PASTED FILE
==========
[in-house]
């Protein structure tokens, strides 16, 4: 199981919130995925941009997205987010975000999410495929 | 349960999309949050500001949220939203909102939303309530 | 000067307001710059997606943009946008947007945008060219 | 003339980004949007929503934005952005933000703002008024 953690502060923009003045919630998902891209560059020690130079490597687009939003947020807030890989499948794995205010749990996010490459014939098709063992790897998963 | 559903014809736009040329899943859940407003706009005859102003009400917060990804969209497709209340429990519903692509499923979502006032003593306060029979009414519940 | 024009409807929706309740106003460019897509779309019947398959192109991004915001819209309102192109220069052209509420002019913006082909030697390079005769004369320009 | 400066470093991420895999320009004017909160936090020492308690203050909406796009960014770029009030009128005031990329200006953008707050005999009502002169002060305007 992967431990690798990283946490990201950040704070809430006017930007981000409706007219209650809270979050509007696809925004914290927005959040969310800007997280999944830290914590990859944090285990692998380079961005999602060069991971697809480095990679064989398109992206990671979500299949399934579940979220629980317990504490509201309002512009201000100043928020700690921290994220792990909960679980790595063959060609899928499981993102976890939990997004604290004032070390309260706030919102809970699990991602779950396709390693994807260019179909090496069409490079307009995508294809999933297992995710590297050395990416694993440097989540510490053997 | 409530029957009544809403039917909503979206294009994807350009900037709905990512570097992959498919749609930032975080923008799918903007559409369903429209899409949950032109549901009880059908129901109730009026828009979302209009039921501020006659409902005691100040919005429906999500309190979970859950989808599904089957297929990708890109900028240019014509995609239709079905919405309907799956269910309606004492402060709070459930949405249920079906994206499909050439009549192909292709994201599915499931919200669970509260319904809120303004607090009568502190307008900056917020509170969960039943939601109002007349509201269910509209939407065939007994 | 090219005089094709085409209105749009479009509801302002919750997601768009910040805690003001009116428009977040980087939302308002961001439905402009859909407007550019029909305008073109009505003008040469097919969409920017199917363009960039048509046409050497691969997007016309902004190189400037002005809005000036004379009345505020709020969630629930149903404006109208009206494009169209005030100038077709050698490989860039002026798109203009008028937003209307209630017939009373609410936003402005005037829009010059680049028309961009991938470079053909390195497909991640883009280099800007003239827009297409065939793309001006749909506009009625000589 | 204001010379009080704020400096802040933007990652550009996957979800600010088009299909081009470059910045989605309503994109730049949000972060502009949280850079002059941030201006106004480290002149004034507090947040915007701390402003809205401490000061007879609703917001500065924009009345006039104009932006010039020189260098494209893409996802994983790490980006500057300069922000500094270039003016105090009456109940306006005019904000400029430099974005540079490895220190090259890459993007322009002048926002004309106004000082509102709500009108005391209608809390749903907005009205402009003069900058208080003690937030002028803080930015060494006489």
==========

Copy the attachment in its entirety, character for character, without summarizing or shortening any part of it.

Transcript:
[in-house]
């Protein structure tokens, strides 16, 4: 199981919130995925941009997205987010975000999410495929 | 349960999309949050500001949220939203909102939303309530 | 000067307001710059997606943009946008947007945008060219 | 003339980004949007929503934005952005933000703002008024 953690502060923009003045919630998902891209560059020690130079490597687009939003947020807030890989499948794995205010749990996010490459014939098709063992790897998963 | 559903014809736009040329899943859940407003706009005859102003009400917060990804969209497709209340429990519903692509499923979502006032003593306060029979009414519940 | 024009409807929706309740106003460019897509779309019947398959192109991004915001819209309102192109220069052209509420002019913006082909030697390079005769004369320009 | 400066470093991420895999320009004017909160936090020492308690203050909406796009960014770029009030009128005031990329200006953008707050005999009502002169002060305007 992967431990690798990283946490990201950040704070809430006017930007981000409706007219209650809270979050509007696809925004914290927005959040969310800007997280999944830290914590990859944090285990692998380079961005999602060069991971697809480095990679064989398109992206990671979500299949399934579940979220629980317990504490509201309002512009201000100043928020700690921290994220792990909960679980790595063959060609899928499981993102976890939990997004604290004032070390309260706030919102809970699990991602779950396709390693994807260019179909090496069409490079307009995508294809999933297992995710590297050395990416694993440097989540510490053997 | 409530029957009544809403039917909503979206294009994807350009900037709905990512570097992959498919749609930032975080923008799918903007559409369903429209899409949950032109549901009880059908129901109730009026828009979302209009039921501020006659409902005691100040919005429906999500309190979970859950989808599904089957297929990708890109900028240019014509995609239709079905919405309907799956269910309606004492402060709070459930949405249920079906994206499909050439009549192909292709994201599915499931919200669970509260319904809120303004607090009568502190307008900056917020509170969960039943939601109002007349509201269910509209939407065939007994 | 090219005089094709085409209105749009479009509801302002919750997601768009910040805690003001009116428009977040980087939302308002961001439905402009859909407007550019029909305008073109009505003008040469097919969409920017199917363009960039048509046409050497691969997007016309902004190189400037002005809005000036004379009345505020709020969630629930149903404006109208009206494009169209005030100038077709050698490989860039002026798109203009008028937003209307209630017939009373609410936003402005005037829009010059680049028309961009991938470079053909390195497909991640883009280099800007003239827009297409065939793309001006749909506009009625000589 | 204001010379009080704020400096802040933007990652550009996957979800600010088009299909081009470059910045989605309503994109730049949000972060502009949280850079002059941030201006106004480290002149004034507090947040915007701390402003809205401490000061007879609703917001500065924009009345006039104009932006010039020189260098494209893409996802994983790490980006500057300069922000500094270039003016105090009456109940306006005019904000400029430099974005540079490895220190090259890459993007322009002048926002004309106004000082509102709500009108005391209608809390749903907005009205402009003069900058208080003690937030002028803080930015060494006489």